Unique tools aid environmental research at SRS

Marilyn Mason, a research tech at the lab, removes young adult medaka from the tank for maintenance.

The Savannah River Site  is home to a unique aquatic laboratory that raises rapidly-reproducing Japanese fish, known as medaka. Operated by the University of Georgia’s Savannah River Ecology Laboratory , the facility provides scientists with a rare toxicology tool for assessing the long-term health effects of environmental contaminants on wildlife and humans.

“The SREL Medaka Laboratory is a strategic asset for low-dose research in the DOE Complex,” said Jimmy McMillan, the assistant manager for Infrastructure and Environmental Stewardship at the SRS.

Benjamin B. Parrott, an assistant professor at SREL, who runs the lab, said the fish, which grow no larger than 1.4 inches, are a powerful resource for assessing the effects of exposure to radiological and heavy metal contaminants such as cesium and mercury as well as to emerging chemical contaminants.

He said the ease at which the fish reproduce serves as a significant advantage for obtaining large numbers for testing. Parrott also said medaka can easily produce a cohort of 200 fish in a day.

Testing is done in conjunction with SREL’s Low-Dose Irradiation Facility, also housed on the SRS. Medaka are transported to the low-dose facility where they are chronically exposed to low doses of ionizing radiation for periods of three to six months.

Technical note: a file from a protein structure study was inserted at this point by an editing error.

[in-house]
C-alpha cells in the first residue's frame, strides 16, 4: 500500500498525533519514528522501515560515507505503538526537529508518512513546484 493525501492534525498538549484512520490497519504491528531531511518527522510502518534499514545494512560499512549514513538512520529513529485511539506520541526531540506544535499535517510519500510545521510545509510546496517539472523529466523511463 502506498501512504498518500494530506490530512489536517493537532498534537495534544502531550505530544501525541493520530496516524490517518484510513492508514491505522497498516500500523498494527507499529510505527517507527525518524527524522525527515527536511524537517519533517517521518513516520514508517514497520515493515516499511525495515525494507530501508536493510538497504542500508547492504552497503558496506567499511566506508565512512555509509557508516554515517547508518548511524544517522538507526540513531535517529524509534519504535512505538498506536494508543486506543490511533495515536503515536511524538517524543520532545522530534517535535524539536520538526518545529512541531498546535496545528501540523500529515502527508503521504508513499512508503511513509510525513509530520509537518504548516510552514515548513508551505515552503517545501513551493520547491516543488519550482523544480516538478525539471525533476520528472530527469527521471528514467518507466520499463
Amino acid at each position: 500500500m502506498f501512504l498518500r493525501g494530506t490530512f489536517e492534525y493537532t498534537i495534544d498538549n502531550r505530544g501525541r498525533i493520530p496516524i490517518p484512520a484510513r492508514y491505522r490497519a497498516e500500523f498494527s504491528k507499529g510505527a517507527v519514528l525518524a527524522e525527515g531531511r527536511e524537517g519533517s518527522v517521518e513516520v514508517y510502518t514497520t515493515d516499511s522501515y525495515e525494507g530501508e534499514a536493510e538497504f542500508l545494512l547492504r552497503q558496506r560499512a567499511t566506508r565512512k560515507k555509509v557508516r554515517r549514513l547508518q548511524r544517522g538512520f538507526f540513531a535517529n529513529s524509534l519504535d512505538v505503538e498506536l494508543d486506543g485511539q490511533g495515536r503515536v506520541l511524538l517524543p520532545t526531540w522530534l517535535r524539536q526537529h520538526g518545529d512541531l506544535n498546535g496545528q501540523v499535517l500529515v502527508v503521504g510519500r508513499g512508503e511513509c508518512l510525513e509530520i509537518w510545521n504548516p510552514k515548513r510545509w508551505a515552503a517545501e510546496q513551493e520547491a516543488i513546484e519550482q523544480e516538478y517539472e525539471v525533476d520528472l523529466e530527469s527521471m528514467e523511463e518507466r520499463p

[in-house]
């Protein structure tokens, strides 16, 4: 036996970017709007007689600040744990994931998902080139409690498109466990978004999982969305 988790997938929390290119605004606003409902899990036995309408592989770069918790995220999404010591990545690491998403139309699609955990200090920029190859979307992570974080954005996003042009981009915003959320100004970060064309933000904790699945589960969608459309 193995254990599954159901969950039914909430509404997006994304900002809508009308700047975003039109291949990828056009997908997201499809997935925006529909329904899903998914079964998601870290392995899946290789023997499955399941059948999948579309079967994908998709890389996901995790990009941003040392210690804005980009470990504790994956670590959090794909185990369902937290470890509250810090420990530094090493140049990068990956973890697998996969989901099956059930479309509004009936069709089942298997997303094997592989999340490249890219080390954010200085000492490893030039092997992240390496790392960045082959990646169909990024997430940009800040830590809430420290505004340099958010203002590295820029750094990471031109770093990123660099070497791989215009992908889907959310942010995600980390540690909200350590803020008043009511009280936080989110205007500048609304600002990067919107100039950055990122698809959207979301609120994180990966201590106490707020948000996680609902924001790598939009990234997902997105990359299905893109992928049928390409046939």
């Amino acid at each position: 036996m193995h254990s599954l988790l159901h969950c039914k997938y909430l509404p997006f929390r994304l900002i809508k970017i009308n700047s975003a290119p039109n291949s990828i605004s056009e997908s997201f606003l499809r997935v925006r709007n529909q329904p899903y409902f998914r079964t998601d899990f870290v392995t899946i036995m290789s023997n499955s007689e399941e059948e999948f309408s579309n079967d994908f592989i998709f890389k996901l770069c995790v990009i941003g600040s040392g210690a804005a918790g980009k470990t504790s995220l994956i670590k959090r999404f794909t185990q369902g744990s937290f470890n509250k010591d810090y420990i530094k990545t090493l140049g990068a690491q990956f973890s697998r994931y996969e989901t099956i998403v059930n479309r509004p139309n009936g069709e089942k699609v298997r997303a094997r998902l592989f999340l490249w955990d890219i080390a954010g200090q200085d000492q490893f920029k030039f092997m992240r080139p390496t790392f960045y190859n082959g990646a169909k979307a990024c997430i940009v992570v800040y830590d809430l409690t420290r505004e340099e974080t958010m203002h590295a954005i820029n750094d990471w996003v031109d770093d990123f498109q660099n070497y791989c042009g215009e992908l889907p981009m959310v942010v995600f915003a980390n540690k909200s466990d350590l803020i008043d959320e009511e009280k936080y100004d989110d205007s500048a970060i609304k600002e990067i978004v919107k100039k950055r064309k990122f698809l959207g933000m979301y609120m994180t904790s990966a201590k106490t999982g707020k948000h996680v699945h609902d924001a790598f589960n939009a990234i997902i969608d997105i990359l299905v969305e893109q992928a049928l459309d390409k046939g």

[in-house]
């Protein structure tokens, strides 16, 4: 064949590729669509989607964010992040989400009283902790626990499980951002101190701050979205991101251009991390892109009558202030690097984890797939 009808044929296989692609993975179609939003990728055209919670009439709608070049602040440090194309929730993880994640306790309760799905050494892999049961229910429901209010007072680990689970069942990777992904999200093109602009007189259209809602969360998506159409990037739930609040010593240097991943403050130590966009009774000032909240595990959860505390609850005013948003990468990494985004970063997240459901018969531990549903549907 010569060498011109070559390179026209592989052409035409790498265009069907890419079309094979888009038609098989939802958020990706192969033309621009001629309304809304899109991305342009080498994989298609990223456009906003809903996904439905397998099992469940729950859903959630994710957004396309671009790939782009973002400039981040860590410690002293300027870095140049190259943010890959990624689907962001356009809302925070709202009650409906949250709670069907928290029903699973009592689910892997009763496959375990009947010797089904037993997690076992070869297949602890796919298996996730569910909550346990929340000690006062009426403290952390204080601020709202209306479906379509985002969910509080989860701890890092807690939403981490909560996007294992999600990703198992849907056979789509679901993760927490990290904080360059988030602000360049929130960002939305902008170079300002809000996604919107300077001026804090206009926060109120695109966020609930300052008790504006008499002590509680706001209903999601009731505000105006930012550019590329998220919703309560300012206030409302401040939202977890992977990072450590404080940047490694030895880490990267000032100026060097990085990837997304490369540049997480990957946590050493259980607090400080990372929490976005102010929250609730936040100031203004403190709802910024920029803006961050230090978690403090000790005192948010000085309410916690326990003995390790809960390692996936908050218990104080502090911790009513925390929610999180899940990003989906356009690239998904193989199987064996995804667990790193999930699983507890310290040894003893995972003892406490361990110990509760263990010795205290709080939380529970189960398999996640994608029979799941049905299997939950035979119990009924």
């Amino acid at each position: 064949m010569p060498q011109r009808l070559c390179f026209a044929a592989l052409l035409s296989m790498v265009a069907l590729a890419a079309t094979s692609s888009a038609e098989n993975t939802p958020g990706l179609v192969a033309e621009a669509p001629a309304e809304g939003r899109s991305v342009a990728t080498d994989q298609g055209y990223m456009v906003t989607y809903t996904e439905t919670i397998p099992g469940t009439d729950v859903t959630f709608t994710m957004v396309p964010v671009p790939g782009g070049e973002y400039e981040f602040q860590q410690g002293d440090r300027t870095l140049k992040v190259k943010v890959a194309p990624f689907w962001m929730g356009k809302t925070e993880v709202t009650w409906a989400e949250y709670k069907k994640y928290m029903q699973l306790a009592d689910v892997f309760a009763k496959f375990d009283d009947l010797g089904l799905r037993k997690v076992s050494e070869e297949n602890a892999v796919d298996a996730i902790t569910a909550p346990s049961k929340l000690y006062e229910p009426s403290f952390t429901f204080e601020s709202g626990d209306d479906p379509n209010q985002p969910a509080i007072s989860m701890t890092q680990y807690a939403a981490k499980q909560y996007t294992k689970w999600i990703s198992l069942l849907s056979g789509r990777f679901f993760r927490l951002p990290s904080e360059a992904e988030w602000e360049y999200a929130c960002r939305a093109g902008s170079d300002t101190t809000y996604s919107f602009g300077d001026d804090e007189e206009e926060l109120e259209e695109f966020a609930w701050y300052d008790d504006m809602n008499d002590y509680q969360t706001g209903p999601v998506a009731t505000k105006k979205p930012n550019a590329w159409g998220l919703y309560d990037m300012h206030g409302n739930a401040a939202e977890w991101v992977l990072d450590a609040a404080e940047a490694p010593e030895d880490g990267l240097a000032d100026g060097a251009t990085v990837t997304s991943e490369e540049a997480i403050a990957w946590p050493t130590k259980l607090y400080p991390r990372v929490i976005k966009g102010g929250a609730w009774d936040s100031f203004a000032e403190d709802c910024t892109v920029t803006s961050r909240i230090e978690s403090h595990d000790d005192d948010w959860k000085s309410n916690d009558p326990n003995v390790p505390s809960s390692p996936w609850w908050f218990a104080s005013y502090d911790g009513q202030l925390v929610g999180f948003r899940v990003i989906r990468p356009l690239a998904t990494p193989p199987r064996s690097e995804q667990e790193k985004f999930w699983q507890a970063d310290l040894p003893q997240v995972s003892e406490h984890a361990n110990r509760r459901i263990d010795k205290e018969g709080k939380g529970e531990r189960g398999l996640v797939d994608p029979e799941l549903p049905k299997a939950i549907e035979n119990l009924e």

Parrott said this is intended to mimic exposure to a combination of contaminants that both humans and wildlife can be exposed to in the environment.

As research tools working in synchronization, the medaka lab and the low-dose facility allow scientists on the SRS to go beyond asking if environmental contaminants are lethal.  Now they can investigate the effects of chronic exposure to environmental contaminants on long-term health and aging.  Parrott said the tools can also provide the scientific data for assessing occupational exposure risks from low doses of radiation in the workplace.

He said the medaka’s biological makeup is also an asset.

“These organisms share much of the physiology and genes of humans,” Parrott said. Alligators and a few other species also have similar human physiology, but an alligator takes 13 years to reach adulthood. A medaka fish goes from an egg to an adult in three months; so we can quickly see the results of our testing.”

Parrott also describes the medaka as cost-efficient subjects because they are easy to feed and maintain.

The lab currently houses about 2,000 fish with the capacity to hold close to 10,000.  The four-room facility is equipped with 10-gallon, 30-gallon and 55-gallon glass aquatic tanks with monitors, filters and disinfecting systems.